Professor Franklin was the recipient of many honors. In 1978, Who's Who in America selected Dr. Franklin as one of eight Americans who has made significant contributions to society. In the same year, he was elected to the Oklahoma Hall of Fame. He also received the Jefferson Medal for 1984, awarded by the Council for the Advancement and Support of Education. In 1989, he was the first recipient of the Cleanth Brooks Medal of the Fellowship of Southern Writers, and in 1990 received the Encyclopedia Britannica Gold Medal for the Dissemination of Knowledge. In 1993, Dr. Franklin received the Charles Frankel Prize for contributions to the humanities, and in 1994, the Cosmos Club Award and the Trumpet Award from Turner Broadcasting Corporation. In 1995, he received the first W.E.B. DuBois Award from the Fisk University Alumni Association, the Organization of American Historians' Award for Outstanding Achievement, the Alpha Phi Alpha Award of Merit, the NAACP's Spingarn Medal, and the Presidential Medal of Freedom. In 1996, Professor Franklin was elected to the Oklahoma Historians Hall of Frame and in 1997 he received the Peggy V. Helmerich Distinguished Author Award. In addition to his many awards, Dr. Franklin has received honorary degrees from more than one hundred colleges and universities.

Professor Franklin has been extensively written about in various articles and books. Most recently he was the subject of the film First Person Singular: John Hope Franklin. Produced by Lives and Legacies Films, the documentary was featured on PBS in June 1997.

Professor Franklin died of congestive heart failure at Duke Hospital on the morning of March 25th, 2009.  He was 94.

Saturday, June 13, 2009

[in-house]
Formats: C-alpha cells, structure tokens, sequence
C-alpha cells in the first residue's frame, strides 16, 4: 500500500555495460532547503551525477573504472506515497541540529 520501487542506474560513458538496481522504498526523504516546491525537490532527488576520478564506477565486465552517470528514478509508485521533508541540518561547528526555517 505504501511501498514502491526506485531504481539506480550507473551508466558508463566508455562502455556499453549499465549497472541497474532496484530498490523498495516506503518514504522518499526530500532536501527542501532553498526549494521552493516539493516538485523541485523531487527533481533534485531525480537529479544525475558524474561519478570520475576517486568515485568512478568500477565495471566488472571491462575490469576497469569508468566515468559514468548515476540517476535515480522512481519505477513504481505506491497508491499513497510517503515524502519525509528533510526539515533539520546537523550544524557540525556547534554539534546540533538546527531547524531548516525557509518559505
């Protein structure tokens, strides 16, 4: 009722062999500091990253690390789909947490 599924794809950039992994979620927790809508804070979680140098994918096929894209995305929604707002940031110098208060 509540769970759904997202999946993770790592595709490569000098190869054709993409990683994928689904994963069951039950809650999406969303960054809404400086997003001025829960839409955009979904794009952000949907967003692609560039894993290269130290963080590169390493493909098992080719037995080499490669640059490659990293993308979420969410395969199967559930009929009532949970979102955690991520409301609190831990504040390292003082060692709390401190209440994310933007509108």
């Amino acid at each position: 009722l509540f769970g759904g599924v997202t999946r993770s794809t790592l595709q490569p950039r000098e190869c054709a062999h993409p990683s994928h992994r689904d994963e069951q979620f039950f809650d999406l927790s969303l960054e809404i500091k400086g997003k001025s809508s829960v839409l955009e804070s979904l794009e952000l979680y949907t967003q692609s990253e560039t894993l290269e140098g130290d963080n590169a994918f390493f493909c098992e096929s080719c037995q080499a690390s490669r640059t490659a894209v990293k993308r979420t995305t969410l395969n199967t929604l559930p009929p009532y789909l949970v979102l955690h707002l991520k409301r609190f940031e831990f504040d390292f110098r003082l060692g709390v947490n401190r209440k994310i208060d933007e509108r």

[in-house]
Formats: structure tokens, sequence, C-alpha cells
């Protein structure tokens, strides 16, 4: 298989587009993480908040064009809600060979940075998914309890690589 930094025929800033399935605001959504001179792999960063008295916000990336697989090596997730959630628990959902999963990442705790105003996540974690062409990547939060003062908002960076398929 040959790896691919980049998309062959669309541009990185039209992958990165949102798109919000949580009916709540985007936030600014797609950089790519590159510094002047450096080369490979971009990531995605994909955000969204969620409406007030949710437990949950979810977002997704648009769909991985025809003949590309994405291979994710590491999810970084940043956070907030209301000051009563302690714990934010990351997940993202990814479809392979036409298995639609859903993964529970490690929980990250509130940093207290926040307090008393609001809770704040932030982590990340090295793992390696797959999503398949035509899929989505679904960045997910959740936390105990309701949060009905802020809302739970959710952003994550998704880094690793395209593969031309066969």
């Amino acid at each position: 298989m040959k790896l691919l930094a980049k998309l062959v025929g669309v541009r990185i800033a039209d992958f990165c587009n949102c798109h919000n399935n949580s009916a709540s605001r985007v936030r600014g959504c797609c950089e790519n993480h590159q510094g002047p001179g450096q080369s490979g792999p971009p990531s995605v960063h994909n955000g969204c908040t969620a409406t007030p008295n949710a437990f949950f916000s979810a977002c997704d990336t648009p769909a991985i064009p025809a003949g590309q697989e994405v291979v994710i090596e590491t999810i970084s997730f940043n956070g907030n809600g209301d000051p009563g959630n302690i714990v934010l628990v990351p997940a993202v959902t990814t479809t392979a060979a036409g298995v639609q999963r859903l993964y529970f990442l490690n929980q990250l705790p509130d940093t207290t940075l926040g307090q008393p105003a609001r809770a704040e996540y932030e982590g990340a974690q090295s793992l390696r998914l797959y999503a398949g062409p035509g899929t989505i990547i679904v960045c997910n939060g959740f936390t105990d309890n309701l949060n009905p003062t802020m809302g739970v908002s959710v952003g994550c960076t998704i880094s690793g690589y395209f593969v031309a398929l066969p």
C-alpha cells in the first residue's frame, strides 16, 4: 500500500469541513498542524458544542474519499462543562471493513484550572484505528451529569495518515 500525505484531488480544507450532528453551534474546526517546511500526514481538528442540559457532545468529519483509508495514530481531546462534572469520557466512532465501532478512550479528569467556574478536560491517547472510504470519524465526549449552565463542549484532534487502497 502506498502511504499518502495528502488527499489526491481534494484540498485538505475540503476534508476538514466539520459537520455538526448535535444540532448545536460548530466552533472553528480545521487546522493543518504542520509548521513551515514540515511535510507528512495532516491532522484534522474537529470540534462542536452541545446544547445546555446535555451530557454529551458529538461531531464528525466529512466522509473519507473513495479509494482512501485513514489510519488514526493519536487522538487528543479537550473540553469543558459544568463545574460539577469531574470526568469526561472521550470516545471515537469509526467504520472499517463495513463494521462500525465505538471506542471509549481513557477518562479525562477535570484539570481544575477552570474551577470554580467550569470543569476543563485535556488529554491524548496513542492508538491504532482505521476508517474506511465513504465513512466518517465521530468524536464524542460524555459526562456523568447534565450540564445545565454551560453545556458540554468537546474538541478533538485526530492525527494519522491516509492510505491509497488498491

Project Manhood -- A Gathering of Young Men

How heartwarming to see the more than one hundred fifty parents, grandparents, siblings and friends rushing to claim tables and chairs in the auditoriium at the Bill J. Priest Institute this Saturday morning.  The occasion -- Spring Graduation for boys enrolled in the Project Manhood Leadership Insititute.   

Today's ceremony and luncheon culminated months of activities for approximaely fifty boys who attend Saturday morning classes at either Cedar Valley or Eastfield Colleges.  Project Manhood President Kevin Mondy and a male staff of  dedicated teachers help young men to focus on scholarship, leadership and integrity, by providing academic enrichment and guidance.

As they recited affirmations for success and stepped up to receive letters of recognition from Congresswoman Eddie Bernice Johnson, these 4th - 7th grade boys showed confidence and pride.

Guests also assured them that many caring people want and expect them to make it to manhood -- we believe they can become caring, responsible, productive men.   

Project Manhood will soon begin offering classes at the Bill J. Priest Institute, providing another learning opportunity for young men, as well as complementary support for parents.

Congratulations to the 2009 Spring Project Manhood Graduates.

Let us hear good news as you continue your journey from young boys to men.

Project Still I Rise (Scholarship - Leadership - Integrity) -

Thursday, June 4, 2009

Early College High School achieves "Exemplary" status in first year